Here are 5 interesting facts about September 5 in Kansas history:
1. In 1856, a group of pro-slavery irregulars (also known as Border Ruffians) attacked the town of Osawatomie, Kansas, killing several people and burning down buildings. The attack was in retaliation for the anti-slavery stance of abolitionist John Brown, who had established a free-state settlement in the area.
2. In 1905, the first meeting of the Kansas Equal Suffrage Association was held in Wichita, paving the way for women's right to vote in the state. Kansas was the eighth state to grant women full suffrage, four years before the ratification of the 19th Amendment to the U.S. Constitution.
3. In 1924, the Chrysler Corporation opened a new automobile assembly plant in Kansas City, Kansas, bringing much-needed jobs and economic growth to the area. The plant produced cars and trucks for more than 75 years before it was closed in 2011.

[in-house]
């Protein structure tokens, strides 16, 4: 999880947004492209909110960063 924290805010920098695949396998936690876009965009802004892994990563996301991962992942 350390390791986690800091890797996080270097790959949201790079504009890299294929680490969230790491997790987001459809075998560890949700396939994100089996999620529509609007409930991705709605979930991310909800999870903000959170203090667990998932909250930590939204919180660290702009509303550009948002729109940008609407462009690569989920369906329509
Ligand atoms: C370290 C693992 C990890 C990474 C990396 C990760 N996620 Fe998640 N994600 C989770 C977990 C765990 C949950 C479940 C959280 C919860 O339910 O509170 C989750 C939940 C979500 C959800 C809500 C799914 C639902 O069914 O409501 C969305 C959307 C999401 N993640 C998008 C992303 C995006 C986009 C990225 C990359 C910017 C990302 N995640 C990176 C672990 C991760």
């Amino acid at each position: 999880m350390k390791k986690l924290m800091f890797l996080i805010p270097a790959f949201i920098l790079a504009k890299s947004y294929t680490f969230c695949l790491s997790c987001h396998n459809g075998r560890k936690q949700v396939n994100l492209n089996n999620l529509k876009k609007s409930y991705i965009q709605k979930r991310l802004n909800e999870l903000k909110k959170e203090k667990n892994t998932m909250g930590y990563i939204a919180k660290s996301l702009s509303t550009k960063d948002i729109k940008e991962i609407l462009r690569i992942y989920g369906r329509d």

4. In 1960, Topeka native and future Supreme Court Justice Ruth Bader Ginsburg began her first day of classes as a law student at Harvard University. Ginsburg, who grew up in Kansas during the 1930s and 40s, would later become a leading advocate for women's rights and a champion of civil liberties.
5. In 1985, Kansas City Royals player George Brett recorded his 2,000th career hit during a game against the Texas Rangers. Brett, who played his entire career with the Royals, won three batting titles and was elected to the Baseball Hall of Fame in 1999.
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